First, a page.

Archaeologists uncover artifacts of early encampment at park. Experts are certain That Gun Flints, Glass Beads Date Back at least 250 years

Milwaukee Journal Sentinel. October 7, 1996. Section: B News. Final edition. MARK WARD, Journal Sentinel staff

Archaeologists say they have found traces of one of the earliest French encampments in Wisconsin in Perrot State Park, north of La Crosse along the Mississippi River.

While artifacts uncovered by the group are still being cleaned and examined, experts are certain the gun flints, glass beads and other artifacts date back at least 250 years and perhaps more than 300.

The artifacts were found at the site by an archaeology field school consisting largely of public school teachers and high school students, co-led by Rollie Rodell, an archaeologist with the Mississippi Valley Archaeology Center at the University of Wisconsin-La Crosse. Perrot State Park lies on a bluff overlooking the Mississippi, where historians say Nicholas Perrot, an early French trader, established one of the first European footholds in the Upper Mississippi Valley. Until now, archaeologists have been uncertain of the exact location of Perrot's encampment.

About a hundred years ago, archaeologists reported finding artifacts in the area from an early French camp, including a pistol, a musket ball and gun flints as well as various animal bones. However, most of those artifacts have since disappeared.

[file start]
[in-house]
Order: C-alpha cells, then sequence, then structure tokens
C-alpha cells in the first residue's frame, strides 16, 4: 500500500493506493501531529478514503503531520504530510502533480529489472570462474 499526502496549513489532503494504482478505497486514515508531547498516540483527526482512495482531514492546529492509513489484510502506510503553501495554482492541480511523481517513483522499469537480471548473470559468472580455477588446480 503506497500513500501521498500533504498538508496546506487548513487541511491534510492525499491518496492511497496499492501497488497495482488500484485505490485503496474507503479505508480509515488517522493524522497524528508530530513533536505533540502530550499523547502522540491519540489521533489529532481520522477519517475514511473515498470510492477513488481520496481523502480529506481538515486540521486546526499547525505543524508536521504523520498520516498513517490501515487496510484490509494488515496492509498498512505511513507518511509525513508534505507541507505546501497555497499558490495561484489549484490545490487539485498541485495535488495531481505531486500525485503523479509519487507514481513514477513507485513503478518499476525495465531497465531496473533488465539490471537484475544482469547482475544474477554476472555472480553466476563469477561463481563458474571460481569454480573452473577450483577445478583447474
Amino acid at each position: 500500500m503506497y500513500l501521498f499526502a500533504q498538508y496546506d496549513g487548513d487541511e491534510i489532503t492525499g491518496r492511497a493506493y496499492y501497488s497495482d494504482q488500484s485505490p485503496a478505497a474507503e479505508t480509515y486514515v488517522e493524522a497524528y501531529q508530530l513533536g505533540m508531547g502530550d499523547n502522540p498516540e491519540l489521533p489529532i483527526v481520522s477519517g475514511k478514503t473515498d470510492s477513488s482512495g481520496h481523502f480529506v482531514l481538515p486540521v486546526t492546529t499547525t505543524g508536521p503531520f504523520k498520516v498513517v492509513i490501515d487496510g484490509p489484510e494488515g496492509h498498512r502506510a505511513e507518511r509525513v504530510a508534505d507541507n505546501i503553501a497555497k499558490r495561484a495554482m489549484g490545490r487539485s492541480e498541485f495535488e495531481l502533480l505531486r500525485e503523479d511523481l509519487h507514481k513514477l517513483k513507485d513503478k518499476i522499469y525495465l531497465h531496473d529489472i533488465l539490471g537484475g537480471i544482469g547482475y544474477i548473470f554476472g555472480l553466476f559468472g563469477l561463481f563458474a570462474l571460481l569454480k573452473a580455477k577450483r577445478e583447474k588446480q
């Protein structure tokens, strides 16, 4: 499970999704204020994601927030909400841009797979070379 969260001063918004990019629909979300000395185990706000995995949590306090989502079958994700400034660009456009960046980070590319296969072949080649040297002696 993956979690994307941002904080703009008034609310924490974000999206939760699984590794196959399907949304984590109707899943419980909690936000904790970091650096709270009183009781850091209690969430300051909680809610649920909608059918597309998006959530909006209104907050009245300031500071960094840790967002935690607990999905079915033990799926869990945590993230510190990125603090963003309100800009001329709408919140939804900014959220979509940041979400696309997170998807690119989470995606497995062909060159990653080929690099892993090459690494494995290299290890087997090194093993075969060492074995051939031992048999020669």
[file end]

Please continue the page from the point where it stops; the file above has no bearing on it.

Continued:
This summer, the second year of excavations at the site, the La Crosse archaeologists struck pay dirt when they chanced on a bone midden, an ancient garbage dump that included the flints and beads as well as animal bones.

According to archaeologist Robert Boszhardt, the other co-leader of the dig, animals represented in the bone dump included bear, deer, buffalo, elk and raccoon. Because the site was merely a winter camp, he said, there were few traces of dwellings. However, the group did find the remains of an oak post that once may have been part of a wooden palisade.

What is still unclear, Boszhardt said, is whether the site is Perrot's camp or that of a subsequent French explorer named Rene Godefroy Sieur de Linctot.

Perrot came to the site in 1685, moving eastward across what is now Wisconsin and spent the winter there before moving on to Fort St. Antoine near Lake Pepin. That was the last occupation of the bluff until 1731, when Linctot returned to the site with a small garrison of soldiers and stayed until 1735.

Boszhardt called the park "a critical site in that it represents the period of time when the French were first beginning to make claims and develop trading relationships with Native American groups." Also, Rodell said he hopes information from the current dig will provide greater historical insight into the French occupation and its niche in the long-term history of the site. Rodell noted that there is evidence of native occupation going back thousands of years, yet the land appears to have been vacated for about 100 years before the French arrived.

The prominent bluff, Rodell said, "was known to Native Americans as a place of social interactions for centuries. I wouldn't be surprised if the Winnebago who led Perrot may have made reference to it. But why weren't people living there any more?"

Map: JOHN PINCHARD
Journal Sentinel
"French camp found in state park .Traces of a camp where a French explorer had stayed have been found by archaeologist in Perrot State Park along the Mississippi River."

Copyright 1996 Journal Sentinel Inc.Reprinted by permission of the Milwaukee Journal Sentinel


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